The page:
Govt strengthens prevention
Selasa, 17 November 2015 | 09:21
The government has reiterated its commitment to increasing market monitoring to manage prices of staple commodities, including beef and rice, by eradicating price-fixing practices. Business Competition Supervisory Commission (KPPU) head Syarkawi Rauf said President Joko “Jokowi” Widodo had asked the commission to focus on the monitoring of beef and rice.
Syarkawi said the commission had identified five to seven major players in national rice production in 11 provinces, including Central Java and North Sumatra, as the players could possibly dictate the price of rice in the market.
“We will continue to monitor them. If they do anything that indicates anti-competitive practices, we will take necessary action,” Syarkawi told reporters late last week.
He further explained that with the limited number of players, it would be easy for price fixing to occur.
He said the commission would impose sanctions on unlawful players, if found guilty, ranging from administrative punishment to recommending that their permits be revoked.
The price and scarcity of rice as Indonesia’s main staple food has been a major concern this year following decreasing rice stocks owing to the prolonged season as a result of the El Niño weather phenomenon.
The government has been struggling to secure the country’s stocks, which continue to run low, partially through imports, as Vice President Jusuf Kalla confirmed that more than 1 million tons of rice from Thailand and Vietnam had begun entering Indonesian ports.
Kalla expressed concern for the possibility of inflated prices with the late harvest, and that the country needed to secure enough stocks to survive, with a vacuum to fill around 2.5 million tons.
Rice prices rose by more than 30 percent in February this year. The government attributed the abnormal price movement partially to the “rice mafia”.
The government has appointed independent firm PT Sucofindo to audit at least 14,000 warehouses nationwide amid suspicion of illegal stockpiling and reselling.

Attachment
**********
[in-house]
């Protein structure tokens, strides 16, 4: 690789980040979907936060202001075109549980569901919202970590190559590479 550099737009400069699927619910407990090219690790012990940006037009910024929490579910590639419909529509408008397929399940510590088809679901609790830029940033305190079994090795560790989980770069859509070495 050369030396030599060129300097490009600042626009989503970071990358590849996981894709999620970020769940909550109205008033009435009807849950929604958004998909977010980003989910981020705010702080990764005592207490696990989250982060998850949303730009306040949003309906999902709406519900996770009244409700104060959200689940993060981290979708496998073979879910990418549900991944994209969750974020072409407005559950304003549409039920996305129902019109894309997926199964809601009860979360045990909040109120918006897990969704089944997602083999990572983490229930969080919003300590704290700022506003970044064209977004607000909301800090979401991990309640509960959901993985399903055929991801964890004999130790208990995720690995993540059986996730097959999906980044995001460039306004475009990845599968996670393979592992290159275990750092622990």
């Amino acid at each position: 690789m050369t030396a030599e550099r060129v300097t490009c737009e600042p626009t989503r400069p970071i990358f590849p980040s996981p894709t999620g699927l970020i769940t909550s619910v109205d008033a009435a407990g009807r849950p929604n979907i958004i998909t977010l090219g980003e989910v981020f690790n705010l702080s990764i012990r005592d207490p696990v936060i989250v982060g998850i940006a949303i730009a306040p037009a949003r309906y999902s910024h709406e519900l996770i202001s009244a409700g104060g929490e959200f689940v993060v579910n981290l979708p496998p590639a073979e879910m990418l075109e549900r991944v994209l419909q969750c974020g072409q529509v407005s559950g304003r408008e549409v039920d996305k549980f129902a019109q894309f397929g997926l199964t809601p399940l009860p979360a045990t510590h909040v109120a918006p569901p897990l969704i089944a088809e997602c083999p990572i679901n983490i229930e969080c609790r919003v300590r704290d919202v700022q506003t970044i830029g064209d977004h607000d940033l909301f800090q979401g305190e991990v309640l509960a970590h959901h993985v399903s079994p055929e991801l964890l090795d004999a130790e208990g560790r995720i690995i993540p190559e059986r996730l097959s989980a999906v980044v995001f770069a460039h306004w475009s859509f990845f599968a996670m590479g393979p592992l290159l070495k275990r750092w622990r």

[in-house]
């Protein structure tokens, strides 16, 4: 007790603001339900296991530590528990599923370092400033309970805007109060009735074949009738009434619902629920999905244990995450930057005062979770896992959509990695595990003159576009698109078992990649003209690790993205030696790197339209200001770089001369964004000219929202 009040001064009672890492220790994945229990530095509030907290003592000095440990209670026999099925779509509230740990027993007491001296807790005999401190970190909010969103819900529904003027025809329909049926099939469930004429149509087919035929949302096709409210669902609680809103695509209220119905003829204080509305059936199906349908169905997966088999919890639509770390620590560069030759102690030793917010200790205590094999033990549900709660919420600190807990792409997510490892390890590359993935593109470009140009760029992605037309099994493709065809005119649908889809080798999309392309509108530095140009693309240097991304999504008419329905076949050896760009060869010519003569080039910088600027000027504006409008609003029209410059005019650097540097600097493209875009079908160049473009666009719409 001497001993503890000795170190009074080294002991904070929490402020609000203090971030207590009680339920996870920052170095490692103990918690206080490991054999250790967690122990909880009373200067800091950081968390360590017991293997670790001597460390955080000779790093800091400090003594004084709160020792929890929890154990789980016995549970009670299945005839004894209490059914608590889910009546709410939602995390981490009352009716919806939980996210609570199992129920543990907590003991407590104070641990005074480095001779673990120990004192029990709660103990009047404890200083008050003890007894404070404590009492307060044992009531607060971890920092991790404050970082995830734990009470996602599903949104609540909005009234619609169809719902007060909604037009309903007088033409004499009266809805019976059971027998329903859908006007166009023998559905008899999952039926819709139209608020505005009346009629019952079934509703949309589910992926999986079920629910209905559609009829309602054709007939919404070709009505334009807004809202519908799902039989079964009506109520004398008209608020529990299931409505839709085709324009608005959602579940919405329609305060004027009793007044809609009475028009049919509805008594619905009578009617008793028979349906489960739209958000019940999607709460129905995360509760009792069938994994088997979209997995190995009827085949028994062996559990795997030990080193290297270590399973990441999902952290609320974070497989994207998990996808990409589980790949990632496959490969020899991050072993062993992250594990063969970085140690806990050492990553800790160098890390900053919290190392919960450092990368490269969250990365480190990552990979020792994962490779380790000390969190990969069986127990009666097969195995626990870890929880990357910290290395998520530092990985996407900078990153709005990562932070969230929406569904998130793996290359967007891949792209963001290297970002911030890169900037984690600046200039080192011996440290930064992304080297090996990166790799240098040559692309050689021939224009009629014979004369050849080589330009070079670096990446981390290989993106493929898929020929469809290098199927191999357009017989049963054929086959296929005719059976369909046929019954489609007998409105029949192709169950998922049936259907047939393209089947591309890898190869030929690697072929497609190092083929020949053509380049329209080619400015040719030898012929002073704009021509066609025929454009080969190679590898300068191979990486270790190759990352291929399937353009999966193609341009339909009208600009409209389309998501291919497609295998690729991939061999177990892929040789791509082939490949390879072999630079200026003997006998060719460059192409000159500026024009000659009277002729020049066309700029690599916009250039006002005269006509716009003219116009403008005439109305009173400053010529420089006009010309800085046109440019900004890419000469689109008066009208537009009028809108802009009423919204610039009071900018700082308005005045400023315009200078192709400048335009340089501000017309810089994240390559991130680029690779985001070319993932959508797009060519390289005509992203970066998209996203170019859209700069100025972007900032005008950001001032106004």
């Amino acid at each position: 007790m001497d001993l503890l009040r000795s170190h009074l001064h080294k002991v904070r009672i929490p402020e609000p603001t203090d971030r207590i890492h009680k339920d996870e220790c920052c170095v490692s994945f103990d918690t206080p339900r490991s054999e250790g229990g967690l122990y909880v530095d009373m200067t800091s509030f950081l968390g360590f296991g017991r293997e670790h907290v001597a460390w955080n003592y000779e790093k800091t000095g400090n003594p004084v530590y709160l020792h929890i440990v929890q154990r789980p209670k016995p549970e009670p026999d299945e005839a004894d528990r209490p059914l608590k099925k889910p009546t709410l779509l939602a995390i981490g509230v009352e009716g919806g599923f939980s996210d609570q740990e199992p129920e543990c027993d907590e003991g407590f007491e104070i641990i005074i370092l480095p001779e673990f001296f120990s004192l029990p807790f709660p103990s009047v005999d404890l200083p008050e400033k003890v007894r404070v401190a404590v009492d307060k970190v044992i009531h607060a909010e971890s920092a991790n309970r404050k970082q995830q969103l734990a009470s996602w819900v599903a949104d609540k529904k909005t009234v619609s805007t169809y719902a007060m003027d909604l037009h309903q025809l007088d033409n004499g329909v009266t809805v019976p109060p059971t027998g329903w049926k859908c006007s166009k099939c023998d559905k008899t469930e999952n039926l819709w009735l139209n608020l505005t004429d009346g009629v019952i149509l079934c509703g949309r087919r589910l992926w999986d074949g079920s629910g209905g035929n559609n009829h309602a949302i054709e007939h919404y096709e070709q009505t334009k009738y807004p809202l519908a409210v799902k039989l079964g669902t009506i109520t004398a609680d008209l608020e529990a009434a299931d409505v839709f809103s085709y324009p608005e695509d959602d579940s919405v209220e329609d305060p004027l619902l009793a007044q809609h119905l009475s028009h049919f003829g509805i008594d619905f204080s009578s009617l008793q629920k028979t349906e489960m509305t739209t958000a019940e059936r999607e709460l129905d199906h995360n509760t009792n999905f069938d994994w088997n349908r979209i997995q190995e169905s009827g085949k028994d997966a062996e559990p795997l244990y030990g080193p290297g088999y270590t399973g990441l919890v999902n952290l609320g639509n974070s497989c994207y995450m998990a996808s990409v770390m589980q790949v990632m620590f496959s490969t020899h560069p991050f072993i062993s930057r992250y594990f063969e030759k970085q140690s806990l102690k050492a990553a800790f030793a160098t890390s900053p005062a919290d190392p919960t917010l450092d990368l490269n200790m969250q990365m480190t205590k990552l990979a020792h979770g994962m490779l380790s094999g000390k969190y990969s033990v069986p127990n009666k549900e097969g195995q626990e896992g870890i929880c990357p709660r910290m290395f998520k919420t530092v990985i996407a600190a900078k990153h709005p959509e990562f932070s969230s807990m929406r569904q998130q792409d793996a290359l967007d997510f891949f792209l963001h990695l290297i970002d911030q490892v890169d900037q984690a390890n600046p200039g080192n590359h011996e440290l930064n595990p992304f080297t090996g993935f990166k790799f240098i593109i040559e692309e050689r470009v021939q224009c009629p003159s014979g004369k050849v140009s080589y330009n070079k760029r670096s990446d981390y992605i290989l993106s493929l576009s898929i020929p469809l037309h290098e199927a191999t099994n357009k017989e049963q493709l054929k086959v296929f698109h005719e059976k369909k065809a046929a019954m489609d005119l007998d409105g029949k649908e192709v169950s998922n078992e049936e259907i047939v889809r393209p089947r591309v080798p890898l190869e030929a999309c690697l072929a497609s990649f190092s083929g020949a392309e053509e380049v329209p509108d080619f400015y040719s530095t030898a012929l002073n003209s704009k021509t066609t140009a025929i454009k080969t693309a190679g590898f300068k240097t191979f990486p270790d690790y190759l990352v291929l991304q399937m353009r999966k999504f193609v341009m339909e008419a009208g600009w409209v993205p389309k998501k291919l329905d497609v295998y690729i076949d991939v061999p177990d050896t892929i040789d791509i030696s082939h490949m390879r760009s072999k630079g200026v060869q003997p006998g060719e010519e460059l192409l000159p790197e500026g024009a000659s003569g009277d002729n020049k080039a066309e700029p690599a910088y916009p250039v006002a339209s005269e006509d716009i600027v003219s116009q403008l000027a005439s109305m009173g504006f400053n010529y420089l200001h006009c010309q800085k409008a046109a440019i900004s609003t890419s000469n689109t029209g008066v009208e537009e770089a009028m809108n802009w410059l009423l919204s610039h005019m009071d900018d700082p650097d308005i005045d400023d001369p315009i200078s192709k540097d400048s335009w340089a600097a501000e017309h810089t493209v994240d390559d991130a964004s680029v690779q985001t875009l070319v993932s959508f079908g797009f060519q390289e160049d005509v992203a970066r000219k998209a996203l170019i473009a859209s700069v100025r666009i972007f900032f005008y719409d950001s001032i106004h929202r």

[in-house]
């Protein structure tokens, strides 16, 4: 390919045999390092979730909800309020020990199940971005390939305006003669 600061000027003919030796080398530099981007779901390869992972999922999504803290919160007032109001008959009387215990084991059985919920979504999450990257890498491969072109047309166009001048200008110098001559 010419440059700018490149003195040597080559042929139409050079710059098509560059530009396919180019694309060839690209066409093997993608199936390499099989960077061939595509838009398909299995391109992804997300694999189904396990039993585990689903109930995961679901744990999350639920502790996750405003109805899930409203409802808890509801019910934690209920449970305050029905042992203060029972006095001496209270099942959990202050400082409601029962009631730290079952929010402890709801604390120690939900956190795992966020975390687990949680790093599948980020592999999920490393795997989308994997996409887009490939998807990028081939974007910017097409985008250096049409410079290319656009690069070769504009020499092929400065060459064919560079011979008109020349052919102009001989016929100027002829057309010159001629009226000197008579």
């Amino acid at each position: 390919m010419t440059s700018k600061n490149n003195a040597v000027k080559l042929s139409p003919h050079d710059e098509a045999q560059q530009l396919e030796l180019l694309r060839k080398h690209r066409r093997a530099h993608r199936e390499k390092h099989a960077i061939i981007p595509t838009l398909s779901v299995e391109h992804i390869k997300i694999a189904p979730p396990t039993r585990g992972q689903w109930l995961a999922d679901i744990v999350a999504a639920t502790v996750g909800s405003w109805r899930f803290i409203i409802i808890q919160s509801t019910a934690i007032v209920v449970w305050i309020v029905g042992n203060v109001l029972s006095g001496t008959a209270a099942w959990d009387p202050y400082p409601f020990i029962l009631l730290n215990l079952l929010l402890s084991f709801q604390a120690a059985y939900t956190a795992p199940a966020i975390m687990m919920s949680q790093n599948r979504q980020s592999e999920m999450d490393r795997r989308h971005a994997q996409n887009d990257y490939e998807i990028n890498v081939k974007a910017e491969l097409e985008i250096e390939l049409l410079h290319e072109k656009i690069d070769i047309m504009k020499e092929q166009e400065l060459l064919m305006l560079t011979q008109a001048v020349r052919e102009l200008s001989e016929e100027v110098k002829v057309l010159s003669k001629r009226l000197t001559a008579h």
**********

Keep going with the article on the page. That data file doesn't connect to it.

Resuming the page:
Warehouse owners found guilty of illegal stockpiling could face up to five years’ imprisonment and fines of Rp 50 billion (US$3.70 million).
Jokowi previously insisted that stocks, though running low, remained adequate, as he aimed for the country to be self-sufficient in key commodities such as rice, corn, soybeans and sugar.
Meanwhile, Syarkawi also said that the commission had tried 32 feedlotters allegedly involved in cartel-like practices last month that contributed to soaring beef prices, which at one point rose to Rp 130,000 per kilogram from the usual Rp 90,000 after Idul Fitri.
He said the feedlotters were found to have reduced the supply of cattle to be slaughtered from 30 head of cattle daily to eight head of cattle, leading to scarcity.
“This is where KPPU steps in to investigate the cartel-like practice on beef,” Syarkawi said.
Agriculture Minister Amran Sulaiman signed a memorandum of understanding (MoU) on Friday with the local governments of six provinces, including Jakarta, West Nusa Tenggara, East Java and South Sulawesi, through which the leaders agreed to cooperate in securing and monitoring the supply of staple commodities, including rice, beef and corn.
In its first phase, the MoU will focus on securing the supply of beef in Jakarta, which needed 60,000 head of cattle per month, according to Amran, from the other five provinces. The ministry would use the new livestock vessel recently officiated by the President to transport as many as 500 head of cattle to Jakarta, said Amran. (fsu)